With regard to dispute settlement, DDG Ellard noted that “WTO rules, whether they are new or old, have only a limited usefulness if they can’t be enforced.” Stressing the member-driven nature of the WTO, DDG Ellard observed that it’s up to members to determine the next steps for the Appellate Body and what is needed to fix it.

WTO report recommends ways to ease trade bottlenecks in landlocked developing countries[1]

A new WTO publication launched on 8 December highlights the high trade costs faced by landlocked developing countries (LLDCs) due to their isolation from the world’s largest markets. The report recommends ways to address these trade challenges so that LLDCs can increase their participation in international trade and accelerate their recovery from the COVID-19 pandemic.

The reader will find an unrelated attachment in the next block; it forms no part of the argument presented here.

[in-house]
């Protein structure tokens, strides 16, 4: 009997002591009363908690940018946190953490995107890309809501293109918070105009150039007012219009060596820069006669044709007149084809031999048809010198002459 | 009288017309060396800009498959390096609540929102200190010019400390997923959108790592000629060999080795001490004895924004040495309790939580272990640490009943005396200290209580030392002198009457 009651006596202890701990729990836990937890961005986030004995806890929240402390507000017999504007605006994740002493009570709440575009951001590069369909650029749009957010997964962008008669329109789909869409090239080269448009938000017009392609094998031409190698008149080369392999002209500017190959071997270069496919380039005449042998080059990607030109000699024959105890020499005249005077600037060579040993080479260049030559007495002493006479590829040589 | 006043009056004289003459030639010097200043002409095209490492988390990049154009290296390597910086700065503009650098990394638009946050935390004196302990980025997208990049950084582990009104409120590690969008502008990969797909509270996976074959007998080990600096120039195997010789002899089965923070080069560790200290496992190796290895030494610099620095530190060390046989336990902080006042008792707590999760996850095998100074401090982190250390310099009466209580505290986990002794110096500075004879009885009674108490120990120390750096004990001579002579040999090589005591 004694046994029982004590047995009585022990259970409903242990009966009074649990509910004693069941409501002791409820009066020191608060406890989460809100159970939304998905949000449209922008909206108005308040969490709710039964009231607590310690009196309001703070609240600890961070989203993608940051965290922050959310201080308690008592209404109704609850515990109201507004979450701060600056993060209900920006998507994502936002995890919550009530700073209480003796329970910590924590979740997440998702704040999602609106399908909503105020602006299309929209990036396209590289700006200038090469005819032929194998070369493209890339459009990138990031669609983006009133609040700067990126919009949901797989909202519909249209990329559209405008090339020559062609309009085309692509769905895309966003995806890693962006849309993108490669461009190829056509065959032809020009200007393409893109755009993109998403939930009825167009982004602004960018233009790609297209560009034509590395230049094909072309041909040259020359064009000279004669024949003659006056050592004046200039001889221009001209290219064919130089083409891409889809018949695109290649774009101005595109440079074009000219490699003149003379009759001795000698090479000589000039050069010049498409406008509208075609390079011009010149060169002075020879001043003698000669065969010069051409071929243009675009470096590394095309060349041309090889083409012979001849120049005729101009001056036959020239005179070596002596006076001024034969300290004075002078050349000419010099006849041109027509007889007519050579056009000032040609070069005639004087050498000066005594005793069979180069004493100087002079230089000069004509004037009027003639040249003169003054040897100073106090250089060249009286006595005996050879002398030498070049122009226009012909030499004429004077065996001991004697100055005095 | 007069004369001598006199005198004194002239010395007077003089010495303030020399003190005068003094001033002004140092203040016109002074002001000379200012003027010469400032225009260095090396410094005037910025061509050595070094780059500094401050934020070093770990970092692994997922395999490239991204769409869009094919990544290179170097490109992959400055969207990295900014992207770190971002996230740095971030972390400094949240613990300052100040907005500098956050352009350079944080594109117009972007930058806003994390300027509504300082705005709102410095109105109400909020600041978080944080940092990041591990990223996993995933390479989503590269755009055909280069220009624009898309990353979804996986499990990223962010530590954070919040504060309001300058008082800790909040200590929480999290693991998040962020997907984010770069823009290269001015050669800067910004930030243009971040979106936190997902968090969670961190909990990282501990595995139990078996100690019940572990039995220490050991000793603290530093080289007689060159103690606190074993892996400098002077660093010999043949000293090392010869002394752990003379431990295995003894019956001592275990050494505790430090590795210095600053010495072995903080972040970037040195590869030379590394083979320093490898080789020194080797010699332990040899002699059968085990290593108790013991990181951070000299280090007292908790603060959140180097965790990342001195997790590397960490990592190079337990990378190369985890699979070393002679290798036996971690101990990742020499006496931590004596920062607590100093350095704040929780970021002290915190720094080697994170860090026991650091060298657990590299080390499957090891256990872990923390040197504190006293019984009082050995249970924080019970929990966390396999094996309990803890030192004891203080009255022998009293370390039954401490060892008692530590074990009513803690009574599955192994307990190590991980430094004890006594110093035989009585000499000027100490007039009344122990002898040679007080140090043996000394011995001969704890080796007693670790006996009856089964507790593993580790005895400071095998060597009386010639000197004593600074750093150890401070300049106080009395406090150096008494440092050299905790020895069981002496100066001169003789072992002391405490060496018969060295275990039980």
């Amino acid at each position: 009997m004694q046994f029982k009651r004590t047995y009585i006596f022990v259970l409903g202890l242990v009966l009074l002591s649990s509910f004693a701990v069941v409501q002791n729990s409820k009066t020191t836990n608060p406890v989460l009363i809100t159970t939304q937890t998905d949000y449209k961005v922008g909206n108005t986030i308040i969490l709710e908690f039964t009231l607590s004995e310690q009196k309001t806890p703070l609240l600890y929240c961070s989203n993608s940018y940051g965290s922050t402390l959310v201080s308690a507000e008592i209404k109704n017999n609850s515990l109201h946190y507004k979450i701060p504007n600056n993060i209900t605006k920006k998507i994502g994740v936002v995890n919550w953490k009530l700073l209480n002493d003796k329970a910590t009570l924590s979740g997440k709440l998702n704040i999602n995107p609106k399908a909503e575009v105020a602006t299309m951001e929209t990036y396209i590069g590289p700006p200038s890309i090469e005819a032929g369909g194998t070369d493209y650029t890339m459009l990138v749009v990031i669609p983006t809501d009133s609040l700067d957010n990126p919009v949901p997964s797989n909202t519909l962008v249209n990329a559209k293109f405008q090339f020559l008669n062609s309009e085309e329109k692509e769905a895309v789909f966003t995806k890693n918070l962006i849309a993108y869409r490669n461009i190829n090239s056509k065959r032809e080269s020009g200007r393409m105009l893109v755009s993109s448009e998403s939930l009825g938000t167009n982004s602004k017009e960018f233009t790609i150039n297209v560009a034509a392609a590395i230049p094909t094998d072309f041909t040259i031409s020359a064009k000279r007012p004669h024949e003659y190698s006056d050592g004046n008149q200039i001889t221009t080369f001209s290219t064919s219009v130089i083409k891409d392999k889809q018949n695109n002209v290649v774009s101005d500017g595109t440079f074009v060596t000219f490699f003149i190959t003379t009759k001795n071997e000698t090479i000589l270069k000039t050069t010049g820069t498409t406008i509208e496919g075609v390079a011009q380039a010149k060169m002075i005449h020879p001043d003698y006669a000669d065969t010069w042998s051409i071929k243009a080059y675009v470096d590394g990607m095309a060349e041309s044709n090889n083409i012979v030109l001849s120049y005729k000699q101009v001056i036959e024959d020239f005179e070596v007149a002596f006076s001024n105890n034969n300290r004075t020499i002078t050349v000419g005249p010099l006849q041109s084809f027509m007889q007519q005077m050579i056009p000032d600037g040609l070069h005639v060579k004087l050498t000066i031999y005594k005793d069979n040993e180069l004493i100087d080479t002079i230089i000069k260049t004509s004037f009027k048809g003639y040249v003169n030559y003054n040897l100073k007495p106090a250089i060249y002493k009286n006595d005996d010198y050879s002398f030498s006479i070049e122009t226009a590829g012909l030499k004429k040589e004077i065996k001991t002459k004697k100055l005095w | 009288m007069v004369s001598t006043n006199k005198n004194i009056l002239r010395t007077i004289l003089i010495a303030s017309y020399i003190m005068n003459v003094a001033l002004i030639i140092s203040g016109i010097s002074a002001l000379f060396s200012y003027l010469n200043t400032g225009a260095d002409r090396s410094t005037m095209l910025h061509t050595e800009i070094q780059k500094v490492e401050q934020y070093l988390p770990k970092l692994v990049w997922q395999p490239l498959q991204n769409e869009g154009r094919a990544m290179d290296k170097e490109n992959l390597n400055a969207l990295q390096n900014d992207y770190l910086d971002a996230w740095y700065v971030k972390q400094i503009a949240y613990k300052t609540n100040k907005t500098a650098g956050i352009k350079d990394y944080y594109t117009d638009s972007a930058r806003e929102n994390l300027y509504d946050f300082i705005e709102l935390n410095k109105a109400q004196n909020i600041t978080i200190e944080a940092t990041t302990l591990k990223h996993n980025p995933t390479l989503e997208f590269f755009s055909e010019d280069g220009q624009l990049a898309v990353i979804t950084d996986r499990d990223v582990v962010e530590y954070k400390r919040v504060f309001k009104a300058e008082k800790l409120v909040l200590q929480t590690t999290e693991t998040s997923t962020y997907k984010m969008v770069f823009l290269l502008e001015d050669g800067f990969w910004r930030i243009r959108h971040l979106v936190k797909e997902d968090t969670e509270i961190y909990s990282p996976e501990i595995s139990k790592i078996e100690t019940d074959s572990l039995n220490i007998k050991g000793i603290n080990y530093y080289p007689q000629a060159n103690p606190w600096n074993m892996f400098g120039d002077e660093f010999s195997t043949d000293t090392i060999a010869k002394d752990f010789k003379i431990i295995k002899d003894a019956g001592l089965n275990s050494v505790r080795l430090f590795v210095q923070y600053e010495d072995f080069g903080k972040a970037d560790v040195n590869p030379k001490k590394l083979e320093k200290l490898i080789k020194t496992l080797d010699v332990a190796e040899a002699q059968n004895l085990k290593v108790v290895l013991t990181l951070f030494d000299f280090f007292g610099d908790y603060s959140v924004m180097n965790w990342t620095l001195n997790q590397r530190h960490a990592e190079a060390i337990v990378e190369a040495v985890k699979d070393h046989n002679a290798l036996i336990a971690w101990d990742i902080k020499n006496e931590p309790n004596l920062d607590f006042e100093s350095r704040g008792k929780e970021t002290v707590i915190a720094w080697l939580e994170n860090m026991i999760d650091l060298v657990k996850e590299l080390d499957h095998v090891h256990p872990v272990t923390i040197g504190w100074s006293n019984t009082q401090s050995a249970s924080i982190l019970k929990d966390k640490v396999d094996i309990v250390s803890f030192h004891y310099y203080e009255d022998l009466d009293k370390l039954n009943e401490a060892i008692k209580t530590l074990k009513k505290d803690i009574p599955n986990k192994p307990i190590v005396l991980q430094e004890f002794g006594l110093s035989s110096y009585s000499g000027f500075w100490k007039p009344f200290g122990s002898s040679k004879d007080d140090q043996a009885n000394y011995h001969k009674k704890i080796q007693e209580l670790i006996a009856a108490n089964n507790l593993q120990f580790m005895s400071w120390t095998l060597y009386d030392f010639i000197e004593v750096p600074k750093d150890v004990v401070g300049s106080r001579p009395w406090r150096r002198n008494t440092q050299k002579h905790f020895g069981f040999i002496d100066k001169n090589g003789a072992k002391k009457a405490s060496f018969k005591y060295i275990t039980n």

«Easing Trade Bottlenecks in Landlocked Developing Countries» delves into the specific challenges that LLDCs face when trading internationally, including supply chain constraints, reliance on transit countries for imports and exports and the repercussions of the COVID-19 pandemic on LLDCs’ economies.

The study finds that LLDCs’ trade costs are 1.4 times higher than those of developing countries with a coastline. It also details LLDCs’ vulnerability to climate change but notes the benefits that trade in services and e-commerce can bring to these countries.

LLDCs’ already fragile trade and economic situation was further exacerbated by measures taken by governments to combat the COVID-19 pandemic. The study notes a 40 per cent decline in LLDCs’ exports between April 2019 and April 2020.